"I promoted the right people who could do the right jobs, and gave them the authority to do their jobs," he recalls. "As computer capabilities were enhanced over the years, we networked the entire operation. And we adopted teleconferencing, which saved a lot of time because people didn’t have to fly in from the West Coast all the time. What we really did was modernize the office."

Personnel reductions, as well as the closure and merging of several field offices, led to budget reductions that promise $1 billion in savings to American taxpayers over a seven-year period from 1996 to 2003.

Bowsher expanded the role of the GAO beyond its traditional audit activities and took strong positions on problems in the banking industry and financial institutions, the farm credit crisis, defense commitments abroad, and other significant, highly publicized issues. Not surprisingly, he was targeted by critics–usually conservatives–who claimed that on his watch the GAO had become too ideological and had lost its traditional impartiality on issues.

The criticism didn’t particularly bother the comptroller general. "I always said we were just providing the facts. We were working on the big issues of the day: the budget deficit, the savings and loan crisis, and cost overruns on defense. And sometimes people don’t get the answers they want." Ideology " was the only way they could criticize us, because we were running such an efficient office," he adds. "I never thought the criticism was valid."

What was important was that he got results. "There was no one more responsible for getting the facts out on [the S & L crisis] to the Congress and the public," Chapin observes. "People were thinking $15 billion or $30 billion. Bowsher came out with $175 billion to half a trillion. That got people’s attention. He’s the person most responsible for putting the facts on the table and stimulating action to resolve the crisis."

After graduating from the GSB (along with his twin brother, Jack, now retired director of training for IBM), Bowsher joined Arthur Andersen. He spent most of his career with the accounting giant, with a stint in the middle as assistant secretary of the navy for financial management for Defense Secretary Clark Clifford from 1967 to 1972. After two decades each in public and private service, he says that although there are some clear distinctions, the two sectors aren’t as different as some believe.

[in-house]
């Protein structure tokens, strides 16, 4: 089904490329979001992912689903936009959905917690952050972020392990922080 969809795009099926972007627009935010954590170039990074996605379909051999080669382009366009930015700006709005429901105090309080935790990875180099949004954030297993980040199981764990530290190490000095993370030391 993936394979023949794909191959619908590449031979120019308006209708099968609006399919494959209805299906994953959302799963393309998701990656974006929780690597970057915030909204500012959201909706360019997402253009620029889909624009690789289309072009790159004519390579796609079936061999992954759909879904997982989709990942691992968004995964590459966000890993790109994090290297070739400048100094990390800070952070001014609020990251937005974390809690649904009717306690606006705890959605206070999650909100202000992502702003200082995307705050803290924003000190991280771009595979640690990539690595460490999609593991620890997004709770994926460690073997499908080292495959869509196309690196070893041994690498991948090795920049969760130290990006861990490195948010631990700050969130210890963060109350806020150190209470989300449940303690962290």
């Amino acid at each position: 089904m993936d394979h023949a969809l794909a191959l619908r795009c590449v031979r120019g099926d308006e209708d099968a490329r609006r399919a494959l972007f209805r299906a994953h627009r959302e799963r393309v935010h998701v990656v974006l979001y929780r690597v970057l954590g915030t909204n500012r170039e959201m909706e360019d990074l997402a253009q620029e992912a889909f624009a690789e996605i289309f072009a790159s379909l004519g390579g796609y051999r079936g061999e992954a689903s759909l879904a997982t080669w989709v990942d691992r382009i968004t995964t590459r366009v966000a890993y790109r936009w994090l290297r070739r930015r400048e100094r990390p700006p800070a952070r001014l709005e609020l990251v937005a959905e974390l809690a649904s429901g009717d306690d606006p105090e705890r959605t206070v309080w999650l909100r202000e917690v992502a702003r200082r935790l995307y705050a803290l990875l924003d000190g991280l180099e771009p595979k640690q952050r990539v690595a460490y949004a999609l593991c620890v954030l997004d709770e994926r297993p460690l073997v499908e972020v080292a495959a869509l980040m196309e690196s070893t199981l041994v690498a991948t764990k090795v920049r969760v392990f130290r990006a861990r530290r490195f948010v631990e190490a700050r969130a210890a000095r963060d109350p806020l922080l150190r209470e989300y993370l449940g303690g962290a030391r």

"The magnitude of the issues is quite different," he notes. "The issues you deal with in the public sector are the biggest issues facing the country." In public service, he adds, "Your decision making process is much more visible, so you have to be skilled in dealing with the press and with elected officials, who are really your board of directors."

Still, the issues confronted in both arenas tend to be fundamentally the same. Those include "whether you’re living within your budget, and whether you’re running an effective and efficient program," he says.

Bowsher also speaks authoritatively on the ways government service has changed over the decades. He believes that today’s public sector is considerably more contentious than it was during his first exposure in the mid-1960s.

"There’s more hostility in the system," he remarks. "In the 1960s, people worked in a more cooperative manner on many of the issues. The challenges were in presenting the information to them. [Over the years] the issues became more political, and being an independent and objective adviser therefore became more difficult."

Two years into his retirement, Bowsher remains active in many professional organizations and serves on advisory commissions for a number of schools of business and public administration, but has also found time to work on his golf game.

Reflecting on his tenure at GAO, what he is proudest of, he says, is the agency’s contribution to solving the S&L and budget deficit crises. "Today, we have the deficits under control and our banking system is in good shape, compared to where we were in the late 1980s and early ’90s," he observes. "I feel the GAO played a major role in achieving some of those successes.

"The Japanese have had similar problems since we have, but have had little success in solving them. It takes government leadership to deal with those kinds of problems."

Some have suggested that heading the GAO appears a thankless task. Bowsher doesn’t see it that way. "You have independence," he says, "and you have a good staff to work on some of the most important issues facing the country."

-Jeffrey Steele